Android offers a sophisticated and powerful componentized model for building your UI, based on
the fundamental layout classes
ViewGroup. The platform includes a
variety of prebuilt
ViewGroup subclasses—called widgets and
layouts, respectively—that you can use to construct your UI.
A partial list of available widgets includes
Spinner, and the more special-purpose
If none of the prebuilt widgets or layouts meet your needs, you can create your own
View subclass. If you only need to make small adjustments to an existing widget or
layout, you can subclass the widget or layout and override its methods.
Creating your own
View subclasses gives you precise control over the appearance and
function of a screen element. To give an idea of the control you get with custom views, here are
some examples of what you can do with them:
You can create a completely custom-rendered
Viewtype—for example, a "volume control" knob, rendered using 2D graphics, that resembles an analog electronic control.
You can combine a group of
Viewcomponents into a new single component, perhaps to make something like a combo box (a combination of popup list and free entry text field), a dual-pane selector control (a left and right pane with a list in each where you can reassign which item is in which list), and so on.
You can override the way an
EditTextcomponent is rendered on the screen. The NotePad sample app uses this to good effect to create a lined notepad page.
- You can capture other events—like key presses—and handle them in a custom way, such as for a game.
The following sections explain how to create custom views and use them in your application. For
detailed reference information, see the
The basic approach
Here is a high-level overview of what you need to know to create your own
Extend an existing
Viewclass or subclass with your own class.
Override some of the methods from the superclass. The superclass methods to override start with
onKeyDown(). This is similar to the
ListActivitythat you override for lifecycle and other functionality hooks.
- Use your new extension class. Once completed, you can use your new extension class in place of the view it was based on.
Fully customized components
You can create fully customized graphical components that appear however you want. Perhaps you want a graphical VU meter that looks like an old analog gauge, or a sing-along text view where a bouncing ball moves along the words as you sing along with a karaoke machine. You might want something that the built-in components can't do, no matter how you combine them.
Fortunately, you can create components that look and behave any way you want, limited only by your imagination, the size of the screen, and the available processing power, bearing in mind that your application might have to run on something with significantly less power than your desktop workstation.
To create a fully customized component, consider the following:
The most generic view you can extend is
View, so you usually start by extending this to create your new super component.
- You can supply a constructor, which can take attributes and parameters from the XML, and you can consume your own such attributes and parameters, such as the color and range of the VU meter or the width and damping of the needle.
- You probably want to create your own event listeners, property accessors, and modifiers as well as more sophisticated behavior in your component class.
You almost certainly want to override
onMeasure()and are also likely to need to override
onDraw()if you want the component to show something. While both have default behavior, the default
onDraw()does nothing, and the default
onMeasure()always sets a size of 100x100, which you probably don't want.
You can also override other
onmethods, as required.
Extend onDraw() and onMeasure()
onDraw() method delivers a
Canvas on which you can
implement anything you want: 2D graphics, other standard or custom components, styled text, or
anything else you can think of.
onMeasure() is a little more involved.
onMeasure() is a critical piece
of the rendering contract between your component and its container.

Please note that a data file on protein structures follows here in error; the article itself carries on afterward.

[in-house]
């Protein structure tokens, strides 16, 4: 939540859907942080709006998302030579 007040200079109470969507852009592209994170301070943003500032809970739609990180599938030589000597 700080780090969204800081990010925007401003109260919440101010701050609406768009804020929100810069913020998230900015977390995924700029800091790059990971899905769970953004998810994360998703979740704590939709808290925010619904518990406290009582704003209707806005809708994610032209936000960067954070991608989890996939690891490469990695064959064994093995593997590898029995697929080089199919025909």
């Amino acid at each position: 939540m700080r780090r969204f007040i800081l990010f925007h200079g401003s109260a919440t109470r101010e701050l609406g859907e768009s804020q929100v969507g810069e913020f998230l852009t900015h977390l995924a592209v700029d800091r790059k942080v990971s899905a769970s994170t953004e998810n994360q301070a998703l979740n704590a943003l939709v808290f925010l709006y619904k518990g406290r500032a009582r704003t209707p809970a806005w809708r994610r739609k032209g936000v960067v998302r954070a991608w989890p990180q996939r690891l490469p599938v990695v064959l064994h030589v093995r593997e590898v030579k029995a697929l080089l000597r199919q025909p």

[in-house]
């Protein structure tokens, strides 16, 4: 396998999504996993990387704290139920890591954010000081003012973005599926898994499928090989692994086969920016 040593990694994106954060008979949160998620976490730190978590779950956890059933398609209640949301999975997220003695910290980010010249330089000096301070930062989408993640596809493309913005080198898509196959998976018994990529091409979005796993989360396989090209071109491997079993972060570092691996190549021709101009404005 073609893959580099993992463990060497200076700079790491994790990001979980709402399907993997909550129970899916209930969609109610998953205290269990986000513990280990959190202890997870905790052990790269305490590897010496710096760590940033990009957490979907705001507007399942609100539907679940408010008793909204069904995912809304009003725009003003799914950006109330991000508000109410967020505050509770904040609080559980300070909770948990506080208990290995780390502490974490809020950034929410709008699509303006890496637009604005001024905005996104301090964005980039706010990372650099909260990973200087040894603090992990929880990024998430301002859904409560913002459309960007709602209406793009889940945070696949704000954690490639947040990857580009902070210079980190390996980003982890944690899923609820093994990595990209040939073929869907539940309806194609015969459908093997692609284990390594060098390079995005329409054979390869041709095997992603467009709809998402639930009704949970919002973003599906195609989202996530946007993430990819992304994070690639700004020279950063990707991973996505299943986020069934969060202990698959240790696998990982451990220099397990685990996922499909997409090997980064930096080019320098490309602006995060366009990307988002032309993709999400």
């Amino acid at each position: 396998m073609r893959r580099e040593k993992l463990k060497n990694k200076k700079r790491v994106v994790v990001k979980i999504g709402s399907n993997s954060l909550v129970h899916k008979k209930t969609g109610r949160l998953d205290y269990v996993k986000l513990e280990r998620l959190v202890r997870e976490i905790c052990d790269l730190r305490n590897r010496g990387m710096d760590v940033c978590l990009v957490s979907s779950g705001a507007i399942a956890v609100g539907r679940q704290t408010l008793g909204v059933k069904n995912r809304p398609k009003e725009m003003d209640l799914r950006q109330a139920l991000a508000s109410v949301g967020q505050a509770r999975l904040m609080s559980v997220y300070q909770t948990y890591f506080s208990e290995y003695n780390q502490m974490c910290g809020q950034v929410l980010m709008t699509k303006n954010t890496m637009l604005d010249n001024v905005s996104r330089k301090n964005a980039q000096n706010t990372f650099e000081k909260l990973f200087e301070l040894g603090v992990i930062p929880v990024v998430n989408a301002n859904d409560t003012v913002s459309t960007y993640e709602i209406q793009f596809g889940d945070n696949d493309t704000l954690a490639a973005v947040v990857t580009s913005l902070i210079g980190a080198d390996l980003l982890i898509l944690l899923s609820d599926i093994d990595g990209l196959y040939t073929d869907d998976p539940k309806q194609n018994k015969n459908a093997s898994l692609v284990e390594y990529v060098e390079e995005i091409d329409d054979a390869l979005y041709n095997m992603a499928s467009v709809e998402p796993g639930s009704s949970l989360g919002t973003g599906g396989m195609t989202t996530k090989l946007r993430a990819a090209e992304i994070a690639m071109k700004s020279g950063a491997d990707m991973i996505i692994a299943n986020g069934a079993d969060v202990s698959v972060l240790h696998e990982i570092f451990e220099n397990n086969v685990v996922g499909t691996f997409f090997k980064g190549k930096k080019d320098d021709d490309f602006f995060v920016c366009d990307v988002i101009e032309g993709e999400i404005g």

onMeasure() must be
overridden to efficiently and accurately report the measurements of its contained parts. This is
made slightly more complex by the limit requirements from the parent—which are passed into the
onMeasure() method—and by the requirement to call the
setMeasuredDimension() method with the measured width and height once they are
calculated. If you don't call this method from an overridden
onMeasure() method, it
results in an exception at measurement time.
At a high level, implementing
onMeasure() looks something like this:
onMeasure()method is called with width and height specifications, which are treated as requirements for the restrictions on the width and height measurements you produce.
heightMeasureSpecparameters are both integer codes representing dimensions. A full reference to the kind of restrictions these specifications can require can be found in the reference documentation under
View.onMeasure(int, int)This reference documentation also explains the whole measurement operation.
onMeasure()method calculates a measurement width and height, which are required to render the component. It must try to stay within the specifications passed in, although it can exceed them. In this case, the parent can choose what to do, including clipping, scrolling, throwing an exception, or asking the
onMeasure()to try again, perhaps with different measurement specifications.
When the width and height are calculated, call the
setMeasuredDimension(int width, int height)method with the calculated measurements. Failure to do this results in an exception.
Here's a summary of other standard methods that the framework calls on views:
|Creation||Constructors||There is a form of the constructor that is called when the view is created from code and a form that is called when the view is inflated from a layout file. The second form parses and applies attributes defined in the layout file.|
||Called after a view and all of its children are inflated from XML.|
||Called to determine the size requirements for this view and all of its children.|
||Called when this view must assign a size and position to all of its children.|
||Called when the size of this view is changed.|
||Called when the view must render its content.|
||Called when a key down event occurs.|
||Called when a key up event occurs.|
||Called when a trackball motion event occurs.|
||Called when a touchscreen motion event occurs.|
||Called when the view gains or loses focus.|
||Called when the window containing the view gains or loses focus.|
||Called when the view is attached to a window.|
||Called when the view is detached from its window.|
||Called when the visibility of the window containing the view is changed.|
If you don't want to create a completely customized component but instead are looking to put